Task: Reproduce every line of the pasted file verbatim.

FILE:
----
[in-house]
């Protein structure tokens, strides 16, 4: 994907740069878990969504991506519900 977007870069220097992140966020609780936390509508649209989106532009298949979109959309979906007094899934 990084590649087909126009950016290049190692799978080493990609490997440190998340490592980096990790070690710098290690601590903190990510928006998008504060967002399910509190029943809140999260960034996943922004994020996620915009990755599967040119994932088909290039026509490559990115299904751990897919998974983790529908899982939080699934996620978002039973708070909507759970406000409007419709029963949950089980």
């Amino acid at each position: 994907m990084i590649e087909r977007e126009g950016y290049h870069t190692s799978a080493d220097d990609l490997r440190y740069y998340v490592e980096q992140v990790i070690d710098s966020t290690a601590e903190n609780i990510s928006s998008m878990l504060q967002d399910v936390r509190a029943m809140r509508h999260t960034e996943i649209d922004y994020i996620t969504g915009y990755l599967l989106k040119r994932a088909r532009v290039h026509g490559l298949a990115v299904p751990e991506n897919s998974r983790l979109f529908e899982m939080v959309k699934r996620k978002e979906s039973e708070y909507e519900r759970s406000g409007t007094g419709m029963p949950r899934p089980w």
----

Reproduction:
[in-house]
């Protein structure tokens, strides 16, 4: 994907740069878990969504991506519900 977007870069220097992140966020609780936390509508649209989106532009298949979109959309979906007094899934 990084590649087909126009950016290049190692799978080493990609490997440190998340490592980096990790070690710098290690601590903190990510928006998008504060967002399910509190029943809140999260960034996943922004994020996620915009990755599967040119994932088909290039026509490559990115299904751990897919998974983790529908899982939080699934996620978002039973708070909507759970406000409007419709029963949950089980």
């Amino acid at each position: 994907m990084i590649e087909r977007e126009g950016y290049h870069t190692s799978a080493d220097d990609l490997r440190y740069y998340v490592e980096q992140v990790i070690d710098s966020t290690a601590e903190n609780i990510s928006s998008m878990l504060q967002d399910v936390r509190a029943m809140r509508h999260t960034e996943i649209d922004y994020i996620t969504g915009y990755l599967l989106k040119r994932a088909r532009v290039h026509g490559l298949a990115v299904p751990e991506n897919s998974r983790l979109f529908e899982m939080v959309k699934r996620k978002e979906s039973e708070y909507e519900r759970s406000g409007t007094g419709m029963p949950r899934p089980w």